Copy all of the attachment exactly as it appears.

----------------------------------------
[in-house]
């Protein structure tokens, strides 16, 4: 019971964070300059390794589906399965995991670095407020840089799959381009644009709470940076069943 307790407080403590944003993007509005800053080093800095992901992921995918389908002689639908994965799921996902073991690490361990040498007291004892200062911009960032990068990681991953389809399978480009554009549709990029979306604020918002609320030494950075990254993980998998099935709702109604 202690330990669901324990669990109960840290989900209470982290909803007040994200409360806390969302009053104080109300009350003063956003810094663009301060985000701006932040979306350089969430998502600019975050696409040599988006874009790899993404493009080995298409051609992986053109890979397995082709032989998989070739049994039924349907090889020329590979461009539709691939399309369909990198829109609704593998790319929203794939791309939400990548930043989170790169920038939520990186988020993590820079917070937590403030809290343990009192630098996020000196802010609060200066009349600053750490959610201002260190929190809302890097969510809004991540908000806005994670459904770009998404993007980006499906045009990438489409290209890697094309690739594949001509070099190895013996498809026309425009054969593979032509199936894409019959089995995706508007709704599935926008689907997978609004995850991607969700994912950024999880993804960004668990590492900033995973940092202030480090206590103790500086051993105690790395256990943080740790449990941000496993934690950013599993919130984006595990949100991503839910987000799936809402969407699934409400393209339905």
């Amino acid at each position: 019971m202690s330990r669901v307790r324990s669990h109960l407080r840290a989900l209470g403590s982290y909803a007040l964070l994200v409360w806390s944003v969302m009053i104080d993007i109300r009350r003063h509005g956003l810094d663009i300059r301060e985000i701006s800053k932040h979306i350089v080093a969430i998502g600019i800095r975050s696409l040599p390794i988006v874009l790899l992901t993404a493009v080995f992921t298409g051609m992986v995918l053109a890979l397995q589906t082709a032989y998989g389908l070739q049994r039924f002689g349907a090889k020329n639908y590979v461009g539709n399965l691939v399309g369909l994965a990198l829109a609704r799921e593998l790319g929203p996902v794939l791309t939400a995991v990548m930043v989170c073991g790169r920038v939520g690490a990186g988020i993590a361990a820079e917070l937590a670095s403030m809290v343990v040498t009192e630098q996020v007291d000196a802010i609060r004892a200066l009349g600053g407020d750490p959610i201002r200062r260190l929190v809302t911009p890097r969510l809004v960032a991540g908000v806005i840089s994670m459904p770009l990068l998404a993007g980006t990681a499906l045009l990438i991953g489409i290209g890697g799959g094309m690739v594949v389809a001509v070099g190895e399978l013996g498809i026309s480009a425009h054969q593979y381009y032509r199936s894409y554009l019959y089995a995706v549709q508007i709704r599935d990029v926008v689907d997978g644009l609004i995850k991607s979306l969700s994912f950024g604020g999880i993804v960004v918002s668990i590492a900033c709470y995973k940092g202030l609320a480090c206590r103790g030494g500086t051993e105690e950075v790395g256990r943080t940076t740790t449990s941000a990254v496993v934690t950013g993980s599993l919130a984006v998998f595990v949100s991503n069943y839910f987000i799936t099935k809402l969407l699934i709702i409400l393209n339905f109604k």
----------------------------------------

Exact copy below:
[in-house]
């Protein structure tokens, strides 16, 4: 019971964070300059390794589906399965995991670095407020840089799959381009644009709470940076069943 307790407080403590944003993007509005800053080093800095992901992921995918389908002689639908994965799921996902073991690490361990040498007291004892200062911009960032990068990681991953389809399978480009554009549709990029979306604020918002609320030494950075990254993980998998099935709702109604 202690330990669901324990669990109960840290989900209470982290909803007040994200409360806390969302009053104080109300009350003063956003810094663009301060985000701006932040979306350089969430998502600019975050696409040599988006874009790899993404493009080995298409051609992986053109890979397995082709032989998989070739049994039924349907090889020329590979461009539709691939399309369909990198829109609704593998790319929203794939791309939400990548930043989170790169920038939520990186988020993590820079917070937590403030809290343990009192630098996020000196802010609060200066009349600053750490959610201002260190929190809302890097969510809004991540908000806005994670459904770009998404993007980006499906045009990438489409290209890697094309690739594949001509070099190895013996498809026309425009054969593979032509199936894409019959089995995706508007709704599935926008689907997978609004995850991607969700994912950024999880993804960004668990590492900033995973940092202030480090206590103790500086051993105690790395256990943080740790449990941000496993934690950013599993919130984006595990949100991503839910987000799936809402969407699934409400393209339905």
């Amino acid at each position: 019971m202690s330990r669901v307790r324990s669990h109960l407080r840290a989900l209470g403590s982290y909803a007040l964070l994200v409360w806390s944003v969302m009053i104080d993007i109300r009350r003063h509005g956003l810094d663009i300059r301060e985000i701006s800053k932040h979306i350089v080093a969430i998502g600019i800095r975050s696409l040599p390794i988006v874009l790899l992901t993404a493009v080995f992921t298409g051609m992986v995918l053109a890979l397995q589906t082709a032989y998989g389908l070739q049994r039924f002689g349907a090889k020329n639908y590979v461009g539709n399965l691939v399309g369909l994965a990198l829109a609704r799921e593998l790319g929203p996902v794939l791309t939400a995991v990548m930043v989170c073991g790169r920038v939520g690490a990186g988020i993590a361990a820079e917070l937590a670095s403030m809290v343990v040498t009192e630098q996020v007291d000196a802010i609060r004892a200066l009349g600053g407020d750490p959610i201002r200062r260190l929190v809302t911009p890097r969510l809004v960032a991540g908000v806005i840089s994670m459904p770009l990068l998404a993007g980006t990681a499906l045009l990438i991953g489409i290209g890697g799959g094309m690739v594949v389809a001509v070099g190895e399978l013996g498809i026309s480009a425009h054969q593979y381009y032509r199936s894409y554009l019959y089995a995706v549709q508007i709704r599935d990029v926008v689907d997978g644009l609004i995850k991607s979306l969700s994912f950024g604020g999880i993804v960004v918002s668990i590492a900033c709470y995973k940092g202030l609320a480090c206590r103790g030494g500086t051993e105690e950075v790395g256990r943080t940076t740790t449990s941000a990254v496993v934690t950013g993980s599993l919130a984006v998998f595990v949100s991503n069943y839910f987000i799936t099935k809402l969407l699934i709702i409400l393209n339905f109604k």